George O. Wood
The centerpiece of President Trump’s religious freedom agenda, and the carrot he often dangled in front of Christian leaders as he sought their support during the campaign, was a pledge to overturn a 1954 law that says houses of worship can lose their tax-exempt status if they engage in partisan campaigning.
But a new survey of evangelical leaders — mainly pastors whose flocks were crucial to Trump’s victory in November — shows that close to 90 percent of those asked opposed the idea of clergy endorsing politicians from the pulpit.
When he was a boy, the Rev. Thomas Barclay noticed a difference between the worshippers of his small Pentecostal denomination and churches he visited of the larger Assemblies of God.
“Why are they all white and we’re all black?” he asked his father.
After a racial divide that lasted for nearly a century, the two denominations, the Assemblies of God and the United Pentecostal Council of the Assemblies of God, have agreed to a new partnership.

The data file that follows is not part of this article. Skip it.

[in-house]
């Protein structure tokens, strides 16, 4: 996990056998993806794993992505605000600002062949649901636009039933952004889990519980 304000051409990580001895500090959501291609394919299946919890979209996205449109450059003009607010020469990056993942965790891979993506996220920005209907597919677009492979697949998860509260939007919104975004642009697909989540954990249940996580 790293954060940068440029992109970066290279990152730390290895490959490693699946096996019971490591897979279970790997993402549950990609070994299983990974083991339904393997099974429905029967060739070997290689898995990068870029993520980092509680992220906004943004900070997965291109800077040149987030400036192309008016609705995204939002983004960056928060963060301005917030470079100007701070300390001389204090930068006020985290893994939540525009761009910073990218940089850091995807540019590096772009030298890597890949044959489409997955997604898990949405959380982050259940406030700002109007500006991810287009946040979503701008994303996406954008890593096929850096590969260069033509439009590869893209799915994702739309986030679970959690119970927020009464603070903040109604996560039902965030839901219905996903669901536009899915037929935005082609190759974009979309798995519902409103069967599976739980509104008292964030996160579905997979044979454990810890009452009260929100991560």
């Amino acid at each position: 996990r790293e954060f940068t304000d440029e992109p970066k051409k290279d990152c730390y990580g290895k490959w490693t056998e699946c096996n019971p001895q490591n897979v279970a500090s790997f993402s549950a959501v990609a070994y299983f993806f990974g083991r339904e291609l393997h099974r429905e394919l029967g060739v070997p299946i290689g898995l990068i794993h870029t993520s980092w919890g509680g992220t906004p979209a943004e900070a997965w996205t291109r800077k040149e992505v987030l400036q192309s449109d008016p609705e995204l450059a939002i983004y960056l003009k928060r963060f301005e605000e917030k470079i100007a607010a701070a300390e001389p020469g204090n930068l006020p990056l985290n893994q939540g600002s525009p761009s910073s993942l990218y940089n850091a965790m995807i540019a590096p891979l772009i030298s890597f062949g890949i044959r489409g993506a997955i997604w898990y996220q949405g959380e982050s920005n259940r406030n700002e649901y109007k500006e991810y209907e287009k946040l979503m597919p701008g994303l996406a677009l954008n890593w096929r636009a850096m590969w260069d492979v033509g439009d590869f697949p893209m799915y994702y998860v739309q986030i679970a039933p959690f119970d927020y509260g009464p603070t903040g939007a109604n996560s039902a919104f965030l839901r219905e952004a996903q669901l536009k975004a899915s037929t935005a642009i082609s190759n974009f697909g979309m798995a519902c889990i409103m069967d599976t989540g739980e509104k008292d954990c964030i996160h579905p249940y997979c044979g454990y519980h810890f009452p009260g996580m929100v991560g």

The Assemblies of God, a denomination rooted in rural and small town America, appears to have leaped into the 21st century with dramatic results.
At its General Council meeting last week, the denomination touted its formula for defying the seemingly irreversible decline of other religious groups: contemporary music, arts and high-tech quality communication, outreach to young people, immigrants and ethnic minorities.
The denomination reported a 1.8 percent increase in U.S. membership to 3 million adherents. Globally, the gain was 1.5 percent, to 66 million, making it the largest Pentecostal group in the world.
Why are the Assemblies of God defying the odds?